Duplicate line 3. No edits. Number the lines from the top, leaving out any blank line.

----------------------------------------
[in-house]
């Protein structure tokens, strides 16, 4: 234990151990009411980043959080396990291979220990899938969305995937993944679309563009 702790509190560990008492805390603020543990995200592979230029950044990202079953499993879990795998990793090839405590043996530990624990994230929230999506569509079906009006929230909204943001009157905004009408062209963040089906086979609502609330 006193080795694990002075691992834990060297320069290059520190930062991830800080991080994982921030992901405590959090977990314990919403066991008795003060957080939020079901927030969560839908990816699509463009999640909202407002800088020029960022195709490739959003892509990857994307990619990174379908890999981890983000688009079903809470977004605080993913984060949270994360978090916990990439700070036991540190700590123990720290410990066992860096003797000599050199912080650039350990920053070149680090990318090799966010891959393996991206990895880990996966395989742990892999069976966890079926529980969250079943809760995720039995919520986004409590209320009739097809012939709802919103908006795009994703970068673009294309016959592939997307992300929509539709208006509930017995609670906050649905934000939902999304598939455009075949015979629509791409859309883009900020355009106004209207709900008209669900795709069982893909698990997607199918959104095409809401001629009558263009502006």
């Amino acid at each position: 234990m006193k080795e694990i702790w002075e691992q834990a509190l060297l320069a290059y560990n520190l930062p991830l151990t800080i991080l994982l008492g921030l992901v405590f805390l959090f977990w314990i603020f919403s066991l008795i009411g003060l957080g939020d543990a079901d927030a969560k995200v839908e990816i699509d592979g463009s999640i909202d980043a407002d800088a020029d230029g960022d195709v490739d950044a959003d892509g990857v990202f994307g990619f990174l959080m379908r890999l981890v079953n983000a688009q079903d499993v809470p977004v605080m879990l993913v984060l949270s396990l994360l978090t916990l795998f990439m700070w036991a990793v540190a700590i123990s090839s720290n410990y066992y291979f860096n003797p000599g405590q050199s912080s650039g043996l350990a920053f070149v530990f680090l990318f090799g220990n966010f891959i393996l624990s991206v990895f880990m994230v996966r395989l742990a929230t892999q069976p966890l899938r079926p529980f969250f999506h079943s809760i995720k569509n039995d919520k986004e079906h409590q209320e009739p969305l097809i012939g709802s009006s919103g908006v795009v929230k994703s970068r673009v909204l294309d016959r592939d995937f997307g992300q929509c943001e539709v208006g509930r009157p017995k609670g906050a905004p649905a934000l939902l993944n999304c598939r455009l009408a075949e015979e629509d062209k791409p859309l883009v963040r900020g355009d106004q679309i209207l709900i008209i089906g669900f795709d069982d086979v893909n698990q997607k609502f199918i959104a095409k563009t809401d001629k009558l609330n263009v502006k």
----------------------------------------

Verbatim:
């Amino acid at each position: 234990m006193k080795e694990i702790w002075e691992q834990a509190l060297l320069a290059y560990n520190l930062p991830l151990t800080i991080l994982l008492g921030l992901v405590f805390l959090f977990w314990i603020f919403s066991l008795i009411g003060l957080g939020d543990a079901d927030a969560k995200v839908e990816i699509d592979g463009s999640i909202d980043a407002d800088a020029d230029g960022d195709v490739d950044a959003d892509g990857v990202f994307g990619f990174l959080m379908r890999l981890v079953n983000a688009q079903d499993v809470p977004v605080m879990l993913v984060l949270s396990l994360l978090t916990l795998f990439m700070w036991a990793v540190a700590i123990s090839s720290n410990y066992y291979f860096n003797p000599g405590q050199s912080s650039g043996l350990a920053f070149v530990f680090l990318f090799g220990n966010f891959i393996l624990s991206v990895f880990m994230v996966r395989l742990a929230t892999q069976p966890l899938r079926p529980f969250f999506h079943s809760i995720k569509n039995d919520k986004e079906h409590q209320e009739p969305l097809i012939g709802s009006s919103g908006v795009v929230k994703s970068r673009v909204l294309d016959r592939d995937f997307g992300q929509c943001e539709v208006g509930r009157p017995k609670g906050a905004p649905a934000l939902l993944n999304c598939r455009l009408a075949e015979e629509d062209k791409p859309l883009v963040r900020g355009d106004q679309i209207l709900i008209i089906g669900f795709d069982d086979v893909n698990q997607k609502f199918i959104a095409k563009t809401d001629k009558l609330n263009v502006k």